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On the sense of collecting video art
The peculiar nature of video art, linked as it is to an additional dimension — time — and therefore also to the need for special instrumentation to be able to use it, is certainly one of the reasons why the collecting of this form of art is, apparently, so little widespread. Moreover, it is also the periodic obsolescence of the media on which it is stored, and/or that of the reproductive instruments.
On the other hand, video art in general is — still — a niche phenomenon.
The relevance of the time factor is however one of the cultural reasons that still limit the passage of video art in the mainstream art category. The use of a video-artistic work, in fact, requires a time that does not depend on the will/availability of the user (and often requires particular environmental conditions, if the video also has an audio part), and this is something that, culturally, we associate with cinema, on TV; from an audiovisual product, we expect it to have a narrative structure, which creates an expectation and keeps the attention alive, where this feature is not at all peculiar to video art, which almost always diverges.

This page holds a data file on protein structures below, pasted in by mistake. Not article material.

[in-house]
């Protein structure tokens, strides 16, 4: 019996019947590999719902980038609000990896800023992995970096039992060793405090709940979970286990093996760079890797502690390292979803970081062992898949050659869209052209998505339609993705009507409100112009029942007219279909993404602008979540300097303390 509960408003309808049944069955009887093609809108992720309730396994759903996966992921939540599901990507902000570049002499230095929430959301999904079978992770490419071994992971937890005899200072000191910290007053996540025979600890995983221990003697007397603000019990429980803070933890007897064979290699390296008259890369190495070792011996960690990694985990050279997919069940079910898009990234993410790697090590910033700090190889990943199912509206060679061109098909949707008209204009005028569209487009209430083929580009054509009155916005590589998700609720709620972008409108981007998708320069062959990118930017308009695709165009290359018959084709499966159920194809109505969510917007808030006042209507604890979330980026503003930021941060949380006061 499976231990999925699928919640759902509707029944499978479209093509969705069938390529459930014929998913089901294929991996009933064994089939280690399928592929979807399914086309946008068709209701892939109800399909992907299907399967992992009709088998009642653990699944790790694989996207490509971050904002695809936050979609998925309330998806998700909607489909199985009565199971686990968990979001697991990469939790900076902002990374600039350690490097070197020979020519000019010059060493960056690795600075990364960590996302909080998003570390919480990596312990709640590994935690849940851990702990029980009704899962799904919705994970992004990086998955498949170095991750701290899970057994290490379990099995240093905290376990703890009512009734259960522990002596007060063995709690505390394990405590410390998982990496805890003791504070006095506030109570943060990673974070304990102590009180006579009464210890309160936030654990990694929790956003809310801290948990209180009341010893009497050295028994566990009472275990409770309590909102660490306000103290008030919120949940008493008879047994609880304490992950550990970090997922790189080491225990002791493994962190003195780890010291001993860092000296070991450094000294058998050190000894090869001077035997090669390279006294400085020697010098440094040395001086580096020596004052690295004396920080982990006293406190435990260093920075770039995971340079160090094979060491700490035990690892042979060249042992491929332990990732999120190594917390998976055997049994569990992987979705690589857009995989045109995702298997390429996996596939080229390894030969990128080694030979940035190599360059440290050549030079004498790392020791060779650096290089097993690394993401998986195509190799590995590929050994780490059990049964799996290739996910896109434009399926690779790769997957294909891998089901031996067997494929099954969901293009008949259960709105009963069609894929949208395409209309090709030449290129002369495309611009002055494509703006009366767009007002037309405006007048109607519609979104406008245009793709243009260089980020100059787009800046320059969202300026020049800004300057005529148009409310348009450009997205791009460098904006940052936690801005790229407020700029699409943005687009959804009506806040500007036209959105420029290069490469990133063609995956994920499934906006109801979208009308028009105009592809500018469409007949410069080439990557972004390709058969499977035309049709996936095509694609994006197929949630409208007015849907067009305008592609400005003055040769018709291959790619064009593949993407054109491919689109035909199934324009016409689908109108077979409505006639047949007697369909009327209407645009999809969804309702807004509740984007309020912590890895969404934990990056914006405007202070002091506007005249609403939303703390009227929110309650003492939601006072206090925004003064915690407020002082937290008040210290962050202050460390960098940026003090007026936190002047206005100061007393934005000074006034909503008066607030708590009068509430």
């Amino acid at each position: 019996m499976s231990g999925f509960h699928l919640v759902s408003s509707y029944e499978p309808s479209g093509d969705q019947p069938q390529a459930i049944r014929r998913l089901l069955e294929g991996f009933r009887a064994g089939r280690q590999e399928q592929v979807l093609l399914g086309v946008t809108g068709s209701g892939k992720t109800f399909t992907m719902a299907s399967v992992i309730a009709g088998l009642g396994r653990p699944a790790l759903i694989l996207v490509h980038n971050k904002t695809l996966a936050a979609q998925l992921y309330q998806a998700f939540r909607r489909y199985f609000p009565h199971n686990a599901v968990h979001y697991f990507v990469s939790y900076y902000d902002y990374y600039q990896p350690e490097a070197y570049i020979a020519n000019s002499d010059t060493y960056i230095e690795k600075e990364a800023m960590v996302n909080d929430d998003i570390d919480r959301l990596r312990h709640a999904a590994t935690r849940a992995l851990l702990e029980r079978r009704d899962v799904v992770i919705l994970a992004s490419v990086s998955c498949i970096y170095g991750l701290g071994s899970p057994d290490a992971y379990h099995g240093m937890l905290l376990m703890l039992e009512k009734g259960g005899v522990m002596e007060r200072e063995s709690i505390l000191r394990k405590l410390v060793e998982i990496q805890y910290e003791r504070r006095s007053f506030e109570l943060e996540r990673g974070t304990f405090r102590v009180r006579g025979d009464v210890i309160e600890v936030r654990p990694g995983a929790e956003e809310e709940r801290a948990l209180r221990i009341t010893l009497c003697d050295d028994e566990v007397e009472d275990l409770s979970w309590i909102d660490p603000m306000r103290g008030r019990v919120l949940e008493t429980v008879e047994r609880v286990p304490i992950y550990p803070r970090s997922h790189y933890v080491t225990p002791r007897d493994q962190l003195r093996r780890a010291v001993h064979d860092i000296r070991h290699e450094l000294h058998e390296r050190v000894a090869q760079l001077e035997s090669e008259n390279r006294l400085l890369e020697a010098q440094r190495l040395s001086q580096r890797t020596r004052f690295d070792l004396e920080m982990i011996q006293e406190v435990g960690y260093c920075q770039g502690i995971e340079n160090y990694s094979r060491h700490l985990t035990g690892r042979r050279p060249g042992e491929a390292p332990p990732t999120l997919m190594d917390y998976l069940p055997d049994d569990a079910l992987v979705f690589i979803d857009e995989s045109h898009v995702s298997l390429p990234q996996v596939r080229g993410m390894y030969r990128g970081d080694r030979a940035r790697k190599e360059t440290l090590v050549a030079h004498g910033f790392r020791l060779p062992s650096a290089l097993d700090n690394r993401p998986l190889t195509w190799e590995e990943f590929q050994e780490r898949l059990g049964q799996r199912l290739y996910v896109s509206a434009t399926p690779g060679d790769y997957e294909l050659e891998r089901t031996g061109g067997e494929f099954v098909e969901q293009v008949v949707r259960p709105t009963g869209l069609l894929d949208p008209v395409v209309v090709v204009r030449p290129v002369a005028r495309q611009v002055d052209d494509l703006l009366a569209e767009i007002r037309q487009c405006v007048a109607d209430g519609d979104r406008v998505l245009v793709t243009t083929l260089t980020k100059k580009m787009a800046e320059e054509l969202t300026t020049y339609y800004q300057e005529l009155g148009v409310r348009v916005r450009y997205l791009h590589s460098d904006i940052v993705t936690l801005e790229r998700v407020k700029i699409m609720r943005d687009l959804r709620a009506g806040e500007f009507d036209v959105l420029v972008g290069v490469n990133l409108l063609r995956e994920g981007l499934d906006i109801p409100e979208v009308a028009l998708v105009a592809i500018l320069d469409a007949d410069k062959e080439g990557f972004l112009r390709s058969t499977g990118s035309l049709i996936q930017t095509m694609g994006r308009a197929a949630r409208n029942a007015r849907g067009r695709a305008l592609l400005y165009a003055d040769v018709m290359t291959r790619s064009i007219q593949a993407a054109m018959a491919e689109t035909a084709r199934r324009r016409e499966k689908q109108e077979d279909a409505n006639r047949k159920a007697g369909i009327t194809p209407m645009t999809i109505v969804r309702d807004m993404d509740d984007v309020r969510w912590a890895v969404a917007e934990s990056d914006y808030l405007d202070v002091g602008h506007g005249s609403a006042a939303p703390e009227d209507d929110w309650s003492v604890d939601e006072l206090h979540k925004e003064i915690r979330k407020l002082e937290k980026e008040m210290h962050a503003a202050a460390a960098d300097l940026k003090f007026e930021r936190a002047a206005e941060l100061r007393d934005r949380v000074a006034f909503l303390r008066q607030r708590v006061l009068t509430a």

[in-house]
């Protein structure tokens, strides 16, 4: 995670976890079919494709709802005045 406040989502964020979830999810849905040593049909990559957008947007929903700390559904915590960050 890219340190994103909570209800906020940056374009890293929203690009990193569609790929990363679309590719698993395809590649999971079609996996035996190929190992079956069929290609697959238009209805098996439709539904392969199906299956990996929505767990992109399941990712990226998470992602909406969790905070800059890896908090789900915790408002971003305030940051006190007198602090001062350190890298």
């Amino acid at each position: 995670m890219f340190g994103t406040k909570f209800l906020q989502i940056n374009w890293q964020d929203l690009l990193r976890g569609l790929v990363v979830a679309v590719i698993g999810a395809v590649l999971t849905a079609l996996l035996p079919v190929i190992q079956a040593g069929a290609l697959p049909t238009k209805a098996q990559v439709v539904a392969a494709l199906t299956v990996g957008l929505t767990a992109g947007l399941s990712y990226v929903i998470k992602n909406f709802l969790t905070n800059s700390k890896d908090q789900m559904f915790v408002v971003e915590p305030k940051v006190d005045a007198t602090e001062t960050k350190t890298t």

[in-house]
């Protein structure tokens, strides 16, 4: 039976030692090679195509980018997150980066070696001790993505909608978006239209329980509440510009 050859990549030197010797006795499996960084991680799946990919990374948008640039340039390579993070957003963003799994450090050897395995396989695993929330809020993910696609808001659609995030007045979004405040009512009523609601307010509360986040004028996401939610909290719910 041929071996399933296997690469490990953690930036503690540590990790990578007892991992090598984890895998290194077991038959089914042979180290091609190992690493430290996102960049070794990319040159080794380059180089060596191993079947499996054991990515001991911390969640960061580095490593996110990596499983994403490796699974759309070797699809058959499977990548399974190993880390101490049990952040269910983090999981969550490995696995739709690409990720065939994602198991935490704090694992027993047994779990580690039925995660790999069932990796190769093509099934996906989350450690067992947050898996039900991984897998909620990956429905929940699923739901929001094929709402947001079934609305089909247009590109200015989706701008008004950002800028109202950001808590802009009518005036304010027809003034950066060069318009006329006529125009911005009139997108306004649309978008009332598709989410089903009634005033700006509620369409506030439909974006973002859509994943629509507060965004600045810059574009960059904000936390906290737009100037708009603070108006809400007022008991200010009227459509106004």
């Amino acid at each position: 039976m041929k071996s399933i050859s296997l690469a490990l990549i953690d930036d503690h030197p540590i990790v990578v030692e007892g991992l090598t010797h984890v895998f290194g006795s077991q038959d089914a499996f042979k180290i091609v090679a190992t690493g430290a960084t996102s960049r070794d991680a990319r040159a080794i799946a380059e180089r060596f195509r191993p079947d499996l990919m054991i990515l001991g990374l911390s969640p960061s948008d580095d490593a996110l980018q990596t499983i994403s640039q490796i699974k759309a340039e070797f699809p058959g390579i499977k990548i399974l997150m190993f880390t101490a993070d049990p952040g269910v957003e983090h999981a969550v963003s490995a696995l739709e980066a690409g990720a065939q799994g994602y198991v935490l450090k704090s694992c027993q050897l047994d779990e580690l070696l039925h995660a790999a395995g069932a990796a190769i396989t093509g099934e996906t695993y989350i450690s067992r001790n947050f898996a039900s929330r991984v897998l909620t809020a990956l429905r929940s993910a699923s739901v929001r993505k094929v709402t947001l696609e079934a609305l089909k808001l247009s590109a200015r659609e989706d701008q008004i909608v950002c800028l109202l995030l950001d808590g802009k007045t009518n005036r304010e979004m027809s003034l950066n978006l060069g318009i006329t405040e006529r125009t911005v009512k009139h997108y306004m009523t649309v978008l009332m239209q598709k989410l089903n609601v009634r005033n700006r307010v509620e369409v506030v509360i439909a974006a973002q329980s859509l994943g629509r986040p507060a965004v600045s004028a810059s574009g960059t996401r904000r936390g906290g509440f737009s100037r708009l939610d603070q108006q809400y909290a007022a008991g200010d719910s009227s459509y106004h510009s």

From this point of view, a bit like abstract art is to figurative art, so video art is to cinema and television.
According to Henriette Huldisch, curator of the Whitney Museum, “video art is no longer perceived as a separate category”. This is probably true in the anglo-saxon world, and perhaps in northern Europe. But in much of Europe, although there is a huge concentration of video artists, much more than in North America and even at a great level, the situation is not exactly that.
It is no coincidence that, among the very first collectors, there is a couple of americans, Richard and Pamela Kramlich, who since 1980 have bought video and new media art; In the late 1990s, the Kramlichs founded the New Art Trust to support research and conservation of videos and other time-based artistic media, collaborating with the Bay Area Video Coalition to establish a video and audio preservation center.